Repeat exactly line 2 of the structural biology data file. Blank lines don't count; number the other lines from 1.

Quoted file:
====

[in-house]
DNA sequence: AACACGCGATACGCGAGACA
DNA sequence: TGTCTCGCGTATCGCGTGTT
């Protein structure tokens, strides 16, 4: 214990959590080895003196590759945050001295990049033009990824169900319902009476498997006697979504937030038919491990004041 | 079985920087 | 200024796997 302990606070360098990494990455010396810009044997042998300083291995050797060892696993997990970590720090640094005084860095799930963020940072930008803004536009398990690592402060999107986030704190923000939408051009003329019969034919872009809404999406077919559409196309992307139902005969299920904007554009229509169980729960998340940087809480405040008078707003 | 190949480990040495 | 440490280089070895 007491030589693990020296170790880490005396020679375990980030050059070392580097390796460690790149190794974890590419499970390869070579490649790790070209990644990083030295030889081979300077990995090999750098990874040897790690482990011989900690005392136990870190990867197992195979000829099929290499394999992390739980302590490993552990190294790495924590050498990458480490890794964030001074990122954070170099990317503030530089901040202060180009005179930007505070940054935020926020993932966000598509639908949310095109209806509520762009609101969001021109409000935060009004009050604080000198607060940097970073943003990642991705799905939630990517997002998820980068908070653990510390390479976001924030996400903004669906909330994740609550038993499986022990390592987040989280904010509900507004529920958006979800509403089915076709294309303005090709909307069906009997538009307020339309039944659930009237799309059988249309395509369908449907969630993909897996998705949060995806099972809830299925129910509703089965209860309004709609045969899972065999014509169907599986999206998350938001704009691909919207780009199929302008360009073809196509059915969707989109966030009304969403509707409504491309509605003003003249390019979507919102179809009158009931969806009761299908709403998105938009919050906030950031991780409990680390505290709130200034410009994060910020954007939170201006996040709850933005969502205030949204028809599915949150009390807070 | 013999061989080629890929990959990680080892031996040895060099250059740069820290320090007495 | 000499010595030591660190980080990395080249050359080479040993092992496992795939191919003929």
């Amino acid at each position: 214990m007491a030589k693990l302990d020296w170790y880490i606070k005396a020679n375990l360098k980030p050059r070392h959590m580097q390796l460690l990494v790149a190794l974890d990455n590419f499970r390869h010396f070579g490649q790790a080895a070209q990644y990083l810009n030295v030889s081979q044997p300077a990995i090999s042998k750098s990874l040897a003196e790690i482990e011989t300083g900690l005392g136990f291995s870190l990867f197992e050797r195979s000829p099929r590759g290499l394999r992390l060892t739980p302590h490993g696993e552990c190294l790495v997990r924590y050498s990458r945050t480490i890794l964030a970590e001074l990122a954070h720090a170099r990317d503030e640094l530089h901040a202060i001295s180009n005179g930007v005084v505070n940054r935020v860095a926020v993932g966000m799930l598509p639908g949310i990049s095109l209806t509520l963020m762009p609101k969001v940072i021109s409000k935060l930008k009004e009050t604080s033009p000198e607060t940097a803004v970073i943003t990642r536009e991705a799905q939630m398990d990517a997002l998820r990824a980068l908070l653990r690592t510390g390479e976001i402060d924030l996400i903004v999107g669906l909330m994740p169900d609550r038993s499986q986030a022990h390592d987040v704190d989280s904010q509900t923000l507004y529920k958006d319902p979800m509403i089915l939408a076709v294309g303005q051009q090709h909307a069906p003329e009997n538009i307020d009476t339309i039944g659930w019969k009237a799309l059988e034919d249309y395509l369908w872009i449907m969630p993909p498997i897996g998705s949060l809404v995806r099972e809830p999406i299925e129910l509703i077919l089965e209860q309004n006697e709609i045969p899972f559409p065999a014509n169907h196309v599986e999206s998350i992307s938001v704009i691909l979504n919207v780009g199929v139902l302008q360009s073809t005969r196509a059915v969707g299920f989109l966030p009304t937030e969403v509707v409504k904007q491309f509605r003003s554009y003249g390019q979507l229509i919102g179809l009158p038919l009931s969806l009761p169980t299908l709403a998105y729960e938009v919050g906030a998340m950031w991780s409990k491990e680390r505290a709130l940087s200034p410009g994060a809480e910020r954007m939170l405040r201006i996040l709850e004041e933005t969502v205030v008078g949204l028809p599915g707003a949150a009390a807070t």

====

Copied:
DNA sequence: AACACGCGATACGCGAGACA